While some people say that written Cantonese and Mandarin are mutually intelligble, this is because the "Cantonese" texts they're looking at are really just localized versions of Mandarin, rather than being "true" Cantonese texts. If you were to write out the words that a random Hongkonger was actually saying — similar to the examples we've included in the Grammar section below — you'd find that Mandarin and Cantonese aren't really mutually intelligible, even in writing.
Furthermore, in recent years, Cantonese speakers have become more proud of their language. As such, they have increasingly been choosing to write in Cantonese, rather than in Mandarin (or in something resembling formal Mandarin) — even in situations where Mandarin would typically have been used in the recent past. As such, it’s possible that the two written languages may grow further apart in the future.
The grammar of Mandarin and Cantonese is similar, but there are still some distinct differences to be found if you look closely. For example, indirect objects are placed before the direct object in Mandarin, while we do the opposite in Cantonese (indirect objects are represented in green in the first example):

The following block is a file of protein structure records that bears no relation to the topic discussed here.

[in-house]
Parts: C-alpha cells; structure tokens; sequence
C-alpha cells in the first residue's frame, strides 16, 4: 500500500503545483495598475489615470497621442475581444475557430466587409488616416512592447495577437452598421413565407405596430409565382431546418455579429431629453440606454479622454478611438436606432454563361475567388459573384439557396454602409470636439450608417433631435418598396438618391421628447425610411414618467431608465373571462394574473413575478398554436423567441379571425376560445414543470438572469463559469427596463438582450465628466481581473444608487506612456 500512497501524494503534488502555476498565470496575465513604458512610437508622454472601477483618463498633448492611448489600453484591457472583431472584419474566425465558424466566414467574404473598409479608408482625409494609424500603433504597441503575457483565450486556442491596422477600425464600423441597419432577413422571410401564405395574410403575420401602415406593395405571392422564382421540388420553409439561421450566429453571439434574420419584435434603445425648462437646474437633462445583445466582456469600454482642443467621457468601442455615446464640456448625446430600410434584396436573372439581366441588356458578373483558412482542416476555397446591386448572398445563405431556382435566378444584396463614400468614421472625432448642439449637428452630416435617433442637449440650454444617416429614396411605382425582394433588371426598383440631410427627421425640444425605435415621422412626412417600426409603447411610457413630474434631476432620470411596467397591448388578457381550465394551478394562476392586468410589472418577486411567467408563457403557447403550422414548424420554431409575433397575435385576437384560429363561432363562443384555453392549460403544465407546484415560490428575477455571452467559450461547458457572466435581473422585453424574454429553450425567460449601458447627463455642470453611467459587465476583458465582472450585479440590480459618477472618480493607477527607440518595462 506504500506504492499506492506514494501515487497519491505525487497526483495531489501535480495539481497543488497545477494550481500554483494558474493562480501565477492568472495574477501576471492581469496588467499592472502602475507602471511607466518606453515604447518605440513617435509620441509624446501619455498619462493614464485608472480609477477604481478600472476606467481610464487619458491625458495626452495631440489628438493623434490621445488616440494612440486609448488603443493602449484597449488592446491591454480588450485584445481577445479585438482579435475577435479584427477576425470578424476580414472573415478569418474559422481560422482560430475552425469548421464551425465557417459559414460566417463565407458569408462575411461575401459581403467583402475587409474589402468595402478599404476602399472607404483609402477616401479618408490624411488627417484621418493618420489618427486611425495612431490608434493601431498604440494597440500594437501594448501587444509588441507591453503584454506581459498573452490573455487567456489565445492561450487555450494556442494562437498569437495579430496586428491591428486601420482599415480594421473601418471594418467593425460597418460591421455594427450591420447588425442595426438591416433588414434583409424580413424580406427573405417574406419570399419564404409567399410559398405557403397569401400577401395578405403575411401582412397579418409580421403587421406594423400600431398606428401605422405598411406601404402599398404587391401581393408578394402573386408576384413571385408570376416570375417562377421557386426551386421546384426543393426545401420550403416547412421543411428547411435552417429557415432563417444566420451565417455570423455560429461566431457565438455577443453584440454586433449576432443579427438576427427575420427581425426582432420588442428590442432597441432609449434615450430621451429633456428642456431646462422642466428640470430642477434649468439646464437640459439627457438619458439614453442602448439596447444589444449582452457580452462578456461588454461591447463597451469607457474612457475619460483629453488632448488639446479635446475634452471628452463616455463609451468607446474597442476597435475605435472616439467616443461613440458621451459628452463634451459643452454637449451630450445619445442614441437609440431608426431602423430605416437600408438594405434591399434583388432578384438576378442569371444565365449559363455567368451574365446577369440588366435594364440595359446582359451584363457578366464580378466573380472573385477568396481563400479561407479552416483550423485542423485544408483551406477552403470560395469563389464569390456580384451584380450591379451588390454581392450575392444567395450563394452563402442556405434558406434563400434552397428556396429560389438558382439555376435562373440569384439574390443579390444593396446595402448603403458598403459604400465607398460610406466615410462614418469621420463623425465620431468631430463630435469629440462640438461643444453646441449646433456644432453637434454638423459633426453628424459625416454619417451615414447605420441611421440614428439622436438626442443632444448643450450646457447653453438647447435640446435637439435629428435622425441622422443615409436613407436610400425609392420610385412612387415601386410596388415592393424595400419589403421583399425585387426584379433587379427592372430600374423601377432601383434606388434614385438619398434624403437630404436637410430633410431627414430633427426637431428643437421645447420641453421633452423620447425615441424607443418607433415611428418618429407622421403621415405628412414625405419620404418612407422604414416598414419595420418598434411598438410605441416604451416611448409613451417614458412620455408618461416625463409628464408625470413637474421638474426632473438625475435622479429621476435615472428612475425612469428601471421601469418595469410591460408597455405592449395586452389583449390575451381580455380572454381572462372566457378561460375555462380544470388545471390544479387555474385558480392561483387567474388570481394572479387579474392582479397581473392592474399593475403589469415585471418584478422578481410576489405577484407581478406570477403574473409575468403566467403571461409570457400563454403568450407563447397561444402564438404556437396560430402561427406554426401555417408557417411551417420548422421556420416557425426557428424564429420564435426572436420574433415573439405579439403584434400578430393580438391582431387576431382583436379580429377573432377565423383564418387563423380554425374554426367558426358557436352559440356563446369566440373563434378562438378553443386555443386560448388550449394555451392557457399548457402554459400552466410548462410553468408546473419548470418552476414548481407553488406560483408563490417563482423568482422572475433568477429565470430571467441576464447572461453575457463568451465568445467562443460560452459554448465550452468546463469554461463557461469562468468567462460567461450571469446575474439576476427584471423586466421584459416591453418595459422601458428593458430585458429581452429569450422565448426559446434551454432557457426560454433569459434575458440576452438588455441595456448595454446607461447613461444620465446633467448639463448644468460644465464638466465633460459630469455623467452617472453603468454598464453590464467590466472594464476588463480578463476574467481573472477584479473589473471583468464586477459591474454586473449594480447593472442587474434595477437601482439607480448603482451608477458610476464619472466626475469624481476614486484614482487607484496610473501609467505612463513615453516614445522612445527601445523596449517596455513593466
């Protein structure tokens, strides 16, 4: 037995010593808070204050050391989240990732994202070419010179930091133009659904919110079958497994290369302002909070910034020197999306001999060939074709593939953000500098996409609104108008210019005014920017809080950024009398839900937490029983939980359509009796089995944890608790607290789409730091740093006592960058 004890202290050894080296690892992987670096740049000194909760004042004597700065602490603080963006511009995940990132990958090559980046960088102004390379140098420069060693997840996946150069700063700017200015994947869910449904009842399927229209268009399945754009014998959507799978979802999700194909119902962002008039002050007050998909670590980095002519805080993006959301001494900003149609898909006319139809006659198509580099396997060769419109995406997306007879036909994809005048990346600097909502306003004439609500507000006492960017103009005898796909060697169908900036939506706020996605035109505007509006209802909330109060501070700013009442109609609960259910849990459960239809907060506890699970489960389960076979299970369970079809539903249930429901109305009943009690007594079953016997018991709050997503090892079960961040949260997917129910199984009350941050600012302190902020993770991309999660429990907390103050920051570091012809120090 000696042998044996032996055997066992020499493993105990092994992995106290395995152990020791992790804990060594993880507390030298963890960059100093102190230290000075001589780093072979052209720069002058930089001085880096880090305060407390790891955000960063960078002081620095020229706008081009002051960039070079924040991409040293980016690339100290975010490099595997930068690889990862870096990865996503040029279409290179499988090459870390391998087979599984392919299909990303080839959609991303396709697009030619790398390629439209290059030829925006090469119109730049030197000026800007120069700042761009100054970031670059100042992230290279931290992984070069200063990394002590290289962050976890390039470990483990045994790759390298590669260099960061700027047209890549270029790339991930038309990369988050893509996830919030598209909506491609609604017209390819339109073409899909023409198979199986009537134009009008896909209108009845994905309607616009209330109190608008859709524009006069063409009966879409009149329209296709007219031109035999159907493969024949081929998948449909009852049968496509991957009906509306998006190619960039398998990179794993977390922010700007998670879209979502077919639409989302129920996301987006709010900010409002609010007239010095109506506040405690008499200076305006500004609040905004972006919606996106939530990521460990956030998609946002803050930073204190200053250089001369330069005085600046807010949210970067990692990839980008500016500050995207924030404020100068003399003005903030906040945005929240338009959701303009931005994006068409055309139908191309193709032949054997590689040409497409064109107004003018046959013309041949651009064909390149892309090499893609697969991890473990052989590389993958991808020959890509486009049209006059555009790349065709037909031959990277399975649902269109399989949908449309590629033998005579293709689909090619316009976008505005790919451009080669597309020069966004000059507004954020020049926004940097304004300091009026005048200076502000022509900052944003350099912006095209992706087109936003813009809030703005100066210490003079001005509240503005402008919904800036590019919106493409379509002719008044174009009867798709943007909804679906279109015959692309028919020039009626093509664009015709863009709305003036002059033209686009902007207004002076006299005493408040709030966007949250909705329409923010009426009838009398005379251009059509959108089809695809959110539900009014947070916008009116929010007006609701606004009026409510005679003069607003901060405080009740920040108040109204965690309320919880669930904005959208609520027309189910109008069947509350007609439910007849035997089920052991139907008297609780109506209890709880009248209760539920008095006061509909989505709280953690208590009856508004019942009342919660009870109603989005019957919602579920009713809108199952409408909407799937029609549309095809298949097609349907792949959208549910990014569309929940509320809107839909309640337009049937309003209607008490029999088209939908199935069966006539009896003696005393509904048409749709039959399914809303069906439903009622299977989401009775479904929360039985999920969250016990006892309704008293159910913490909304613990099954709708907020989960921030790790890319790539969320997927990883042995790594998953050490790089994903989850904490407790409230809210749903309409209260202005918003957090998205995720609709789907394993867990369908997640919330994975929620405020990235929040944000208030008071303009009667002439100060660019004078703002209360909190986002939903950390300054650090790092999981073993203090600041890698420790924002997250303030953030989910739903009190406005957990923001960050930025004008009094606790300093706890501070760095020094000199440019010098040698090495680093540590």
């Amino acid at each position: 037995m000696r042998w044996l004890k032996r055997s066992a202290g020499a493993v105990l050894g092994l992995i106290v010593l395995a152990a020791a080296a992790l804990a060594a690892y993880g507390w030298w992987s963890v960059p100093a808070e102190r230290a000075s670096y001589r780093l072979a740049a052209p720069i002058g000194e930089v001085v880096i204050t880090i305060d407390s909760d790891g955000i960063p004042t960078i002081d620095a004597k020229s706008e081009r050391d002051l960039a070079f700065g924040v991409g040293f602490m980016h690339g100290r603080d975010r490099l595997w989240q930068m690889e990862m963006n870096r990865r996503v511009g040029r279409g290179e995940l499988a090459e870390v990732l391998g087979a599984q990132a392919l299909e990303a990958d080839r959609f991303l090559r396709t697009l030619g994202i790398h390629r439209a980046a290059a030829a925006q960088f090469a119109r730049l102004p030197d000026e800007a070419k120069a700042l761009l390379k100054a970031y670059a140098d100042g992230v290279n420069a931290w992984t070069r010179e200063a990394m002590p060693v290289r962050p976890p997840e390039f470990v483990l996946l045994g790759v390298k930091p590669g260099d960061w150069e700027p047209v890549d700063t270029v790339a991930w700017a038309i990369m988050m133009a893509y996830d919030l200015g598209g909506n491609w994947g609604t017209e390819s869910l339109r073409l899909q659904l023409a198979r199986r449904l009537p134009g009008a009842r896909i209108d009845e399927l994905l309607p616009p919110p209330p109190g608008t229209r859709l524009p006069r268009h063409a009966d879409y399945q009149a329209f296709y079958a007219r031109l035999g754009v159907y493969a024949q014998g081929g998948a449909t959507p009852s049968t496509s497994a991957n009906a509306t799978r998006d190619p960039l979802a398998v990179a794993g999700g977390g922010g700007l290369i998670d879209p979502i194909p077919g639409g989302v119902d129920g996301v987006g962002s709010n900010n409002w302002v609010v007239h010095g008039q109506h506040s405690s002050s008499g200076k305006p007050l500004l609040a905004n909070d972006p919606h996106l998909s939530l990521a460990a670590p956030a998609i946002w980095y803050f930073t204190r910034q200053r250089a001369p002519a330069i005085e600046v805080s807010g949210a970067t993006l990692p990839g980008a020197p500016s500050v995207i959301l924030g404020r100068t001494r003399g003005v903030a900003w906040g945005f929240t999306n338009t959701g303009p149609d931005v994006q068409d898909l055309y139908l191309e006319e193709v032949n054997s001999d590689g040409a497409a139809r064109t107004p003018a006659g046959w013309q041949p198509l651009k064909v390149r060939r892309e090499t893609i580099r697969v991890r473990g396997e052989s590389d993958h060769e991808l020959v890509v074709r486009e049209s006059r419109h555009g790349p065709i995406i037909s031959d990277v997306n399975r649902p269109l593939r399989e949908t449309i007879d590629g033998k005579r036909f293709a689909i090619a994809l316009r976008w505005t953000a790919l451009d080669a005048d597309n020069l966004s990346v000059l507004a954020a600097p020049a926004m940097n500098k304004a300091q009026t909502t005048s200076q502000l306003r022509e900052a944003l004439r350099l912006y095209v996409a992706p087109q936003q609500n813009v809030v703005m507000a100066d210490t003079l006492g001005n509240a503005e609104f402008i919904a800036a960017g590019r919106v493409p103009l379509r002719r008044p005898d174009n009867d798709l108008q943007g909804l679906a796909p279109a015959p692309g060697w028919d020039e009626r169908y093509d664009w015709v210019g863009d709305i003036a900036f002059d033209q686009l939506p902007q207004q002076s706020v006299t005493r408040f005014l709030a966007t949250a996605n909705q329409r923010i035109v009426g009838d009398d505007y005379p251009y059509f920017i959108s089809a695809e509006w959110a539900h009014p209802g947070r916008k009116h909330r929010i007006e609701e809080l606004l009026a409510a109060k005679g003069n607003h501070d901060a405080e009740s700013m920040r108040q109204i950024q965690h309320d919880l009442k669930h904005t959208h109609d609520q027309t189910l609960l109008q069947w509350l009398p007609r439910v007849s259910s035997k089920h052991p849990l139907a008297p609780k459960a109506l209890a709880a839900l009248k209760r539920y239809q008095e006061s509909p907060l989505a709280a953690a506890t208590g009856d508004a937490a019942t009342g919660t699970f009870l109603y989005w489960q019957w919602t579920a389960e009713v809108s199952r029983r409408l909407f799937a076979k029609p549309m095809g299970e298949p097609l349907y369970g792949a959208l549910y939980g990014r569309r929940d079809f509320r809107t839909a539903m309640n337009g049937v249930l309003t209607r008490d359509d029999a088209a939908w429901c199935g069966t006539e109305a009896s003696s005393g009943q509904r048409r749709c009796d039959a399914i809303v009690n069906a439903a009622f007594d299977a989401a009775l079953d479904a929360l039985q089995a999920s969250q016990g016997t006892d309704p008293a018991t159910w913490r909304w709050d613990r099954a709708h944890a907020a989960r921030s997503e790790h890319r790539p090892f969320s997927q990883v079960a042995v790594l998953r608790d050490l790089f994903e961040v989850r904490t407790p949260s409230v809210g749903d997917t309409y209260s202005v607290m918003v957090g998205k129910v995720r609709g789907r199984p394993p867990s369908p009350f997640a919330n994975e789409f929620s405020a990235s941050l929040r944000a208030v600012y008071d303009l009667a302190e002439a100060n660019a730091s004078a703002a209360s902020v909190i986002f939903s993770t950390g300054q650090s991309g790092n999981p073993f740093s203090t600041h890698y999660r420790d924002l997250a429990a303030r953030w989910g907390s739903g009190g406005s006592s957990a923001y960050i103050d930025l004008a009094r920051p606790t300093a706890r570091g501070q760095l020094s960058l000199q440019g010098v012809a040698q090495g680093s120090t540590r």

Another obvious difference is that adverbs always come after verbs in Cantonese, whereas adverbs come before verbs in Mandarin:
In most cases, however, the grammatical structure of the two languages is basically the same. Many of the individual words used in Mandarin and Cantonese are different, though, as you'll notice if you compare the example sentences.
To wrap things up, here's an example of a sentence that's quite similar in Mandarin and Cantonese:
(Note: All of the words used in the examples are in traditional characters, though Mandarin is written with simplified characters in China.)
There are two phonetic/transliteration systems in Mandarin: hànyǔ pīnyīn (漢語拼音, mainly used in China, uses the Latin alphabet) and Zhùyīn (注音, mainly used in Taiwan, uses unique symbols).
There are various systems used for Cantonese, but Jyutping (widely used in learning materials) and Yale (created according to English pronunciation, so it might be more accessible to western learners) are the most accepted systems.
To demonstrate the differences between these systems, here is how the word 香港 (Hong Kong) looks in each one.
Pinyin: xiāng gǎng
Zhuyin: ㄒㄧㄤ ㄍㄤˇ
Jyutping: hoeng1 gong2
Yale: hēung góng / heung1 gong2